Sunday, May 17, 2009

Training in Santa Fe, NM

I am now hanging out with Todd's family in Santa Fe, NM. Todd is working somewhere in the Northeast, Connecticut then Maryland.


He made some new friends who gave him lessons in downhill/free-ride, his Vassago wasn't cutting it so he has been borrowing a big travel bike. Something about a 4' drop, forgot to pull up and crashed the first time but made it on the second attempt... I need pictures, or better yet a video.
edit: here is one of Javier
I have been watching races, riding new areas and doing clinics. The following includes a ride review of sorts for the Santa Fe area.
The first thing I did when I hit town was hang out with Tina and watch Henry and Little Henry race the La Tierra Torture. After the race I rode the trails and had a blast, no big climbs, just fast trails. If you head out there bring a gps file, the trails are not signed.

Little Henry racing what I believe is his first MTB race, finished 3rd in Cat 2 Jr!


Henry is the one responsible for getting Todd into mountain biking and has been kicking our butts for years. Although he doesn't seem to ride much any more, he still has it. At 65 he finished 3rd of 17 Cat2 50+ (18 seconds out of 2nd, 2 minutes off 1st; both of which are 15 years younger).

Little Henry, me, Henry post race

I also watched an Active Knowledge race in the mountains east of Albuquerque. Active Knowledge has a race program aimed at school-age racers, but membership is open to adults as well. It was great to see the kids out racing in a very relaxed, positive setting. Having the adults involved is something different from the NorCal/SoCal high school program and is especially great for adult beginner riders and families with kids. The racers really looked out for each other. One racer stopped to tell us that another racer wasn't feeling very well, a volunteer rode out to help and found that she was still wearing her jacket (it was warm out); it is all about teaching and encouragement. After the Active Knowledge race I rode the Otero Canyon trails east of Albuquerque. I had skipped these before because I didn't realize how much trail was out there, there are more trails than appear on the maps. I got in a 3 hour ride without much trail overlap and there were still some off-shoots I didn't take. As long as you pay attention to which canyon you are in you can't get lost. It has just enough technical to make things interesting, but wasn't too techy to ride alone on a hardtail. Dale Ball trails in Santa Fe are still my favorite, they are split into three sections (North, Central and South). The signage is the best I have ever seen, a full map at each intersection (see link) with a number on the post to show you where you are on the trail, there is no need to carry a map. I ride from the "house" and typically ride the North and Central sections. The ski hill (paved) road runs between the two sections and trails like Windsor are accessible from further up the ski hill road. Since we are in a great location most of my rides leave from the "house". The Santa Fe 2009 Bikeways & Trail Map is great for getting around town, I rode a 50 mile circle around Santa Fe without any issues by following the map. There are also some good routes heading out of town with only a few lights, the Santa Fe Century covers most of these routes. My usual road ride is out-and-back from Santa Fe to Galisteo via Hwy 285. I also hit Tramway in Albuquerque (parked at the Sandia Casino at 1-25 and Tramway and lost $30, don't tell Todd). I saw more cyclists than I have ever seen on one stretch of road for a typical weekday afternoon. I was doing all the passing and feeling pretty good about myself, then was passed rather quickly by a friendly Geoff Kabush; he flew up the hill passing everyone like they were sitting still. Oh well.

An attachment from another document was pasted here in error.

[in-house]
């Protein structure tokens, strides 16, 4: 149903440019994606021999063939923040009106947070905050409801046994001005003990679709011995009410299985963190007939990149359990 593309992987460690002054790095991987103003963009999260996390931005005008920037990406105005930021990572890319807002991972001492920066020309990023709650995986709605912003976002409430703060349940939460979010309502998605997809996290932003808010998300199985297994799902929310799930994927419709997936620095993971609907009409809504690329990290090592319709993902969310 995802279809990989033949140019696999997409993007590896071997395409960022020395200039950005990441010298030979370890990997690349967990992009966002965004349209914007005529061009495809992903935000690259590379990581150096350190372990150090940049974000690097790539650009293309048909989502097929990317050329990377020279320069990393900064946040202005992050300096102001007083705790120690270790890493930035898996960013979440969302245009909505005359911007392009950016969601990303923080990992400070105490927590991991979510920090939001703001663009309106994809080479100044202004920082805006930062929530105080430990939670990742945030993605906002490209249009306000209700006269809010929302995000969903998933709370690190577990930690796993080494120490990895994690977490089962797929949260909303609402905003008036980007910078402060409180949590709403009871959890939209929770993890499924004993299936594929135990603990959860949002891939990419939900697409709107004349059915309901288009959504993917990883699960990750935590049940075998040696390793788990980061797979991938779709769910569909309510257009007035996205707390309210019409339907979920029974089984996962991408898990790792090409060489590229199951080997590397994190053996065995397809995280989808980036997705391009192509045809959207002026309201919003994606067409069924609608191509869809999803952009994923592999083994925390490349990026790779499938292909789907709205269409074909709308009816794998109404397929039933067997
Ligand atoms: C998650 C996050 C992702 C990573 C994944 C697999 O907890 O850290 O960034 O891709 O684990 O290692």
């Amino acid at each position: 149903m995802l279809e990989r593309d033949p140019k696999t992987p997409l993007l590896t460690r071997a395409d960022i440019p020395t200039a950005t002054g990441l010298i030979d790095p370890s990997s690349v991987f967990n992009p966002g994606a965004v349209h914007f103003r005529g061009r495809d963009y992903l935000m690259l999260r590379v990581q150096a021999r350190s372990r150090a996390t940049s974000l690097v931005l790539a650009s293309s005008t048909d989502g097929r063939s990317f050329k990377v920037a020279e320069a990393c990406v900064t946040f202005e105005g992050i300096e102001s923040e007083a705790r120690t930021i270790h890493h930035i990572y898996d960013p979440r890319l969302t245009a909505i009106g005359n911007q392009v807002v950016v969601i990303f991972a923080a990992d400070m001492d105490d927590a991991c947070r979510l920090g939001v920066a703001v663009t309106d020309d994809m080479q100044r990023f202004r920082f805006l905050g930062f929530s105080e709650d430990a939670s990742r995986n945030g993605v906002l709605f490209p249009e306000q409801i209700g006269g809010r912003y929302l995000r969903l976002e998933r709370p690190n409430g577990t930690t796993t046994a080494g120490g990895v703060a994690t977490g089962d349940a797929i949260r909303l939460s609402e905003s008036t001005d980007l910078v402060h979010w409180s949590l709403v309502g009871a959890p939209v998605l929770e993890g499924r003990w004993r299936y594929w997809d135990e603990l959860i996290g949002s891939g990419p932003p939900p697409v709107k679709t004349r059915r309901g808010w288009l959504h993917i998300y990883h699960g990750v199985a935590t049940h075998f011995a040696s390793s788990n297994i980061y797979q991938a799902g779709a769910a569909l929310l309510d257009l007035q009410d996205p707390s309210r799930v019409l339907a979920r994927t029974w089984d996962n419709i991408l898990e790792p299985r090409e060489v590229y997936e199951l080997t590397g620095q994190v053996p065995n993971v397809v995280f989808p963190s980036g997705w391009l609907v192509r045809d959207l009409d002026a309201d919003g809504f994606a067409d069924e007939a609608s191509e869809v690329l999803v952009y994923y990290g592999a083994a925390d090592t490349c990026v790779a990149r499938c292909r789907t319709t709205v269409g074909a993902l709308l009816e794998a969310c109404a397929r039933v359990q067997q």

Santa Fe Century

Today Henry and I rode two blocks from the "house" to the start of the Santa Fe Century, we did the 50 mile version that included some dirt road. The start and finish were the same as the full century but a dirt road cut the loop in half. There were also 25, 50 and 75 mile out-and-back routes that started backwards on the course. This was very smart as it split the field in two and sent riders in different directions, there were so many riders that had we all gone in the same direction, even with separate start times, it would have been crazy. It was so cool to be out with cyclists everywhere. I heard there were over 2000 riders expected.

Sunday, May 10, 2009

Singlespeeds, a Treatment for Cancer?

The best part of racing and traveling full-time is meeting new people. Sometimes we meet cyclists who have overcome a lot, for them riding and racing is a true accomplishment (Grace for example).